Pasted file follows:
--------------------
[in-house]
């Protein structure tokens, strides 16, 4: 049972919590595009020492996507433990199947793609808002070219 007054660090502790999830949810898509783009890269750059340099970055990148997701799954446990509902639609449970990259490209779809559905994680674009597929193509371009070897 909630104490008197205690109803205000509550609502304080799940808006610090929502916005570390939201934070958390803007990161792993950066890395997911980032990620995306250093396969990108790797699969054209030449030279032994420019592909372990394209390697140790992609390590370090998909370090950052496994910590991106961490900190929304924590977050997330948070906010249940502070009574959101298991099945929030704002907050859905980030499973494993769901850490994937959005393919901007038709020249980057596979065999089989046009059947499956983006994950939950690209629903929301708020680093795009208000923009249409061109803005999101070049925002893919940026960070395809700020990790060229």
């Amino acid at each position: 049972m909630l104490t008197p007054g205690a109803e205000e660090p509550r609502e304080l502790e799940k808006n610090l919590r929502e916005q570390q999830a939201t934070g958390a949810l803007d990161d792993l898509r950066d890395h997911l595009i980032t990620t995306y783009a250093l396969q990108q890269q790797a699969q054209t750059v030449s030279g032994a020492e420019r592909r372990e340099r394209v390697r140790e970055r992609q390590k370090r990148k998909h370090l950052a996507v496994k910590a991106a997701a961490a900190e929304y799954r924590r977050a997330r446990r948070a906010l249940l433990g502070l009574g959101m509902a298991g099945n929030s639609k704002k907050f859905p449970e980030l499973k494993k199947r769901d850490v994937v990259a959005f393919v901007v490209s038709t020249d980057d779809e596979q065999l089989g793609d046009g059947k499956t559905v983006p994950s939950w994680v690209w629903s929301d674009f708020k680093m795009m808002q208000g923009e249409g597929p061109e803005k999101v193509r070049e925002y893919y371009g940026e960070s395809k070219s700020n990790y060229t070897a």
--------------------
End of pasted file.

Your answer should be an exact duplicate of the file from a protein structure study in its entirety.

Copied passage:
[in-house]
């Protein structure tokens, strides 16, 4: 049972919590595009020492996507433990199947793609808002070219 007054660090502790999830949810898509783009890269750059340099970055990148997701799954446990509902639609449970990259490209779809559905994680674009597929193509371009070897 909630104490008197205690109803205000509550609502304080799940808006610090929502916005570390939201934070958390803007990161792993950066890395997911980032990620995306250093396969990108790797699969054209030449030279032994420019592909372990394209390697140790992609390590370090998909370090950052496994910590991106961490900190929304924590977050997330948070906010249940502070009574959101298991099945929030704002907050859905980030499973494993769901850490994937959005393919901007038709020249980057596979065999089989046009059947499956983006994950939950690209629903929301708020680093795009208000923009249409061109803005999101070049925002893919940026960070395809700020990790060229």
């Amino acid at each position: 049972m909630l104490t008197p007054g205690a109803e205000e660090p509550r609502e304080l502790e799940k808006n610090l919590r929502e916005q570390q999830a939201t934070g958390a949810l803007d990161d792993l898509r950066d890395h997911l595009i980032t990620t995306y783009a250093l396969q990108q890269q790797a699969q054209t750059v030449s030279g032994a020492e420019r592909r372990e340099r394209v390697r140790e970055r992609q390590k370090r990148k998909h370090l950052a996507v496994k910590a991106a997701a961490a900190e929304y799954r924590r977050a997330r446990r948070a906010l249940l433990g502070l009574g959101m509902a298991g099945n929030s639609k704002k907050f859905p449970e980030l499973k494993k199947r769901d850490v994937v990259a959005f393919v901007v490209s038709t020249d980057d779809e596979q065999l089989g793609d046009g059947k499956t559905v983006p994950s939950w994680v690209w629903s929301d674009f708020k680093m795009m808002q208000g923009e249409g597929p061109e803005k999101v193509r070049e925002y893919y371009g940026e960070s395809k070219s700020n990790y060229t070897a």